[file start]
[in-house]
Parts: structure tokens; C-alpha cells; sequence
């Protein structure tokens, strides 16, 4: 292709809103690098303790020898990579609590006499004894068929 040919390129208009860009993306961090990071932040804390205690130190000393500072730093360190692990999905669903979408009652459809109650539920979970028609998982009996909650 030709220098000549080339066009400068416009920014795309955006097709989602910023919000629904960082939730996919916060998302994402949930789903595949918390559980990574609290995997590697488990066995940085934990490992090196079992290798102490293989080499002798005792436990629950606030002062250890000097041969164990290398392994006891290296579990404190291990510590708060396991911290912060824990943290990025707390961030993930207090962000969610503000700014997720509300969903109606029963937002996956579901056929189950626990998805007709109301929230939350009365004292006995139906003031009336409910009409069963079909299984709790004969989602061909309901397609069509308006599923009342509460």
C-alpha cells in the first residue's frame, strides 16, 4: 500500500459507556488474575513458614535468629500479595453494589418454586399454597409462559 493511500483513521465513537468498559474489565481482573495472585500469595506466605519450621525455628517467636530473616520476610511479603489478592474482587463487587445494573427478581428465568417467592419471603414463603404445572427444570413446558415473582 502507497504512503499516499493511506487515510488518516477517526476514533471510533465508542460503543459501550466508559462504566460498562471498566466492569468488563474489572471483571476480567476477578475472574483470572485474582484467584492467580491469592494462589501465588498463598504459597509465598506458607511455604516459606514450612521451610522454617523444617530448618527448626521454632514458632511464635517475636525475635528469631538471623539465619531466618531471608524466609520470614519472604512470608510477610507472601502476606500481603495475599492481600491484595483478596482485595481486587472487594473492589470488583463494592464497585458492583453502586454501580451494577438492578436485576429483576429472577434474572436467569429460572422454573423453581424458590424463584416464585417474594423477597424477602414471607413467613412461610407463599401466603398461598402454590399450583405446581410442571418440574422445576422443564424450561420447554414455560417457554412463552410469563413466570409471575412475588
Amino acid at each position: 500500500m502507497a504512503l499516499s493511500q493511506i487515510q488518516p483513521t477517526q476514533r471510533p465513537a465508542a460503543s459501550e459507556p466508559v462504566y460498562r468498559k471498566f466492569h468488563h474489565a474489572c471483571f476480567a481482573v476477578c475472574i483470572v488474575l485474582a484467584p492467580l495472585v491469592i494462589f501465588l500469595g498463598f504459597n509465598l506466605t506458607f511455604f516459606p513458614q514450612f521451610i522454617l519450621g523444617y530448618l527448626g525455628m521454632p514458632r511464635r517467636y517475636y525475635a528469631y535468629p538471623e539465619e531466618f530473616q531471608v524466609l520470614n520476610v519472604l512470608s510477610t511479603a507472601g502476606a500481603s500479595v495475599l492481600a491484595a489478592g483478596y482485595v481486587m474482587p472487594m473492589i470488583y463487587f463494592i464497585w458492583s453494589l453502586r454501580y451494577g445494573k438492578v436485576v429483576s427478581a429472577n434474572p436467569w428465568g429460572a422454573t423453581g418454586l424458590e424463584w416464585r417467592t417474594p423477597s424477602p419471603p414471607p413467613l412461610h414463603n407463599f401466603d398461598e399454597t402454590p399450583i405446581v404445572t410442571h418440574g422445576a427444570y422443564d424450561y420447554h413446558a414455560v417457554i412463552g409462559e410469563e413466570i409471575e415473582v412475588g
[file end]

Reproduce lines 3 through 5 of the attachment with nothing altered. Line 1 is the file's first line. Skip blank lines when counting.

């Protein structure tokens, strides 16, 4: 292709809103690098303790020898990579609590006499004894068929 040919390129208009860009993306961090990071932040804390205690130190000393500072730093360190692990999905669903979408009652459809109650539920979970028609998982009996909650 030709220098000549080339066009400068416009920014795309955006097709989602910023919000629904960082939730996919916060998302994402949930789903595949918390559980990574609290995997590697488990066995940085934990490992090196079992290798102490293989080499002798005792436990629950606030002062250890000097041969164990290398392994006891290296579990404190291990510590708060396991911290912060824990943290990025707390961030993930207090962000969610503000700014997720509300969903109606029963937002996956579901056929189950626990998805007709109301929230939350009365004292006995139906003031009336409910009409069963079909299984709790004969989602061909309901397609069509308006599923009342509460």
C-alpha cells in the first residue's frame, strides 16, 4: 500500500459507556488474575513458614535468629500479595453494589418454586399454597409462559 493511500483513521465513537468498559474489565481482573495472585500469595506466605519450621525455628517467636530473616520476610511479603489478592474482587463487587445494573427478581428465568417467592419471603414463603404445572427444570413446558415473582 502507497504512503499516499493511506487515510488518516477517526476514533471510533465508542460503543459501550466508559462504566460498562471498566466492569468488563474489572471483571476480567476477578475472574483470572485474582484467584492467580491469592494462589501465588498463598504459597509465598506458607511455604516459606514450612521451610522454617523444617530448618527448626521454632514458632511464635517475636525475635528469631538471623539465619531466618531471608524466609520470614519472604512470608510477610507472601502476606500481603495475599492481600491484595483478596482485595481486587472487594473492589470488583463494592464497585458492583453502586454501580451494577438492578436485576429483576429472577434474572436467569429460572422454573423453581424458590424463584416464585417474594423477597424477602414471607413467613412461610407463599401466603398461598402454590399450583405446581410442571418440574422445576422443564424450561420447554414455560417457554412463552410469563413466570409471575412475588
Amino acid at each position: 500500500m502507497a504512503l499516499s493511500q493511506i487515510q488518516p483513521t477517526q476514533r471510533p465513537a465508542a460503543s459501550e459507556p466508559v462504566y460498562r468498559k471498566f466492569h468488563h474489565a474489572c471483571f476480567a481482573v476477578c475472574i483470572v488474575l485474582a484467584p492467580l495472585v491469592i494462589f501465588l500469595g498463598f504459597n509465598l506466605t506458607f511455604f516459606p513458614q514450612f521451610i522454617l519450621g523444617y530448618l527448626g525455628m521454632p514458632r511464635r517467636y517475636y525475635a528469631y535468629p538471623e539465619e531466618f530473616q531471608v524466609l520470614n520476610v519472604l512470608s510477610t511479603a507472601g502476606a500481603s500479595v495475599l492481600a491484595a489478592g483478596y482485595v481486587m474482587p472487594m473492589i470488583y463487587f463494592i464497585w458492583s453494589l453502586r454501580y451494577g445494573k438492578v436485576v429483576s427478581a429472577n434474572p436467569w428465568g429460572a422454573t423453581g418454586l424458590e424463584w416464585r417467592t417474594p423477597s424477602p419471603p414471607p413467613l412461610h414463603n407463599f401466603d398461598e399454597t402454590p399450583i405446581v404445572t410442571h418440574g422445576a427444570y422443564d424450561y420447554h413446558a414455560v417457554i412463552g409462559e410469563e413466570i409471575e415473582v412475588g